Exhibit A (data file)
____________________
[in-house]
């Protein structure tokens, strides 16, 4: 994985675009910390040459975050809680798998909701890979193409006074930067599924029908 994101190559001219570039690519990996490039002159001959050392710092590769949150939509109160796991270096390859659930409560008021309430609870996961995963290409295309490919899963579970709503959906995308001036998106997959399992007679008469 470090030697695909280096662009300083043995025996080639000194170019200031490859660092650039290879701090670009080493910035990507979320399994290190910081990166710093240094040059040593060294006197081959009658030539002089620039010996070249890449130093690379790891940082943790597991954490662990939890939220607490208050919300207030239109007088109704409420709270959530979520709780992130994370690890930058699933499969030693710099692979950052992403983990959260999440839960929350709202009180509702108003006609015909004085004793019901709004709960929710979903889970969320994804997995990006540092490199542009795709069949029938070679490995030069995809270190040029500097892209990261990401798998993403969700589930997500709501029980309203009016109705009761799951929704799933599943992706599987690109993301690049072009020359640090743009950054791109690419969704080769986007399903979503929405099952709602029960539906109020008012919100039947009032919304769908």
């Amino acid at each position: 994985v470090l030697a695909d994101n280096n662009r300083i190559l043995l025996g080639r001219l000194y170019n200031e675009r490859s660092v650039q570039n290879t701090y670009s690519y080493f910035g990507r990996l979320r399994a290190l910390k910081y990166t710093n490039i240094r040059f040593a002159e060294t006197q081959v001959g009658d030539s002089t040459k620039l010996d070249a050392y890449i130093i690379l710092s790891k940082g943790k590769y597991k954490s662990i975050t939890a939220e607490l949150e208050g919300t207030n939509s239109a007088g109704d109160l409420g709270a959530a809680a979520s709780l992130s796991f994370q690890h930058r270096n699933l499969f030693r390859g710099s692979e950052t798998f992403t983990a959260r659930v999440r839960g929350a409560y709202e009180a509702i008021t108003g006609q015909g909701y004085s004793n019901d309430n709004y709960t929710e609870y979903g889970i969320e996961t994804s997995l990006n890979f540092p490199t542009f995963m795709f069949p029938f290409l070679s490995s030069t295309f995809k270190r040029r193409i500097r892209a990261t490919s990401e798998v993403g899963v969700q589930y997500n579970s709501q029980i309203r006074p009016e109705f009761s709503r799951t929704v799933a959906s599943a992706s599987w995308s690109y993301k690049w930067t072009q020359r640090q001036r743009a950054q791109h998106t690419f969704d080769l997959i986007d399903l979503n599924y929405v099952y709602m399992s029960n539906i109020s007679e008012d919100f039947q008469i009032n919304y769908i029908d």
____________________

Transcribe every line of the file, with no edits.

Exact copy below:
[in-house]
């Protein structure tokens, strides 16, 4: 994985675009910390040459975050809680798998909701890979193409006074930067599924029908 994101190559001219570039690519990996490039002159001959050392710092590769949150939509109160796991270096390859659930409560008021309430609870996961995963290409295309490919899963579970709503959906995308001036998106997959399992007679008469 470090030697695909280096662009300083043995025996080639000194170019200031490859660092650039290879701090670009080493910035990507979320399994290190910081990166710093240094040059040593060294006197081959009658030539002089620039010996070249890449130093690379790891940082943790597991954490662990939890939220607490208050919300207030239109007088109704409420709270959530979520709780992130994370690890930058699933499969030693710099692979950052992403983990959260999440839960929350709202009180509702108003006609015909004085004793019901709004709960929710979903889970969320994804997995990006540092490199542009795709069949029938070679490995030069995809270190040029500097892209990261990401798998993403969700589930997500709501029980309203009016109705009761799951929704799933599943992706599987690109993301690049072009020359640090743009950054791109690419969704080769986007399903979503929405099952709602029960539906109020008012919100039947009032919304769908």
């Amino acid at each position: 994985v470090l030697a695909d994101n280096n662009r300083i190559l043995l025996g080639r001219l000194y170019n200031e675009r490859s660092v650039q570039n290879t701090y670009s690519y080493f910035g990507r990996l979320r399994a290190l910390k910081y990166t710093n490039i240094r040059f040593a002159e060294t006197q081959v001959g009658d030539s002089t040459k620039l010996d070249a050392y890449i130093i690379l710092s790891k940082g943790k590769y597991k954490s662990i975050t939890a939220e607490l949150e208050g919300t207030n939509s239109a007088g109704d109160l409420g709270a959530a809680a979520s709780l992130s796991f994370q690890h930058r270096n699933l499969f030693r390859g710099s692979e950052t798998f992403t983990a959260r659930v999440r839960g929350a409560y709202e009180a509702i008021t108003g006609q015909g909701y004085s004793n019901d309430n709004y709960t929710e609870y979903g889970i969320e996961t994804s997995l990006n890979f540092p490199t542009f995963m795709f069949p029938f290409l070679s490995s030069t295309f995809k270190r040029r193409i500097r892209a990261t490919s990401e798998v993403g899963v969700q589930y997500n579970s709501q029980i309203r006074p009016e109705f009761s709503r799951t929704v799933a959906s599943a992706s599987w995308s690109y993301k690049w930067t072009q020359r640090q001036r743009a950054q791109h998106t690419f969704d080769l997959i986007d399903l979503n599924y929405v099952y709602m399992s029960n539906i109020s007679e008012d919100f039947q008469i009032n919304y769908i029908d």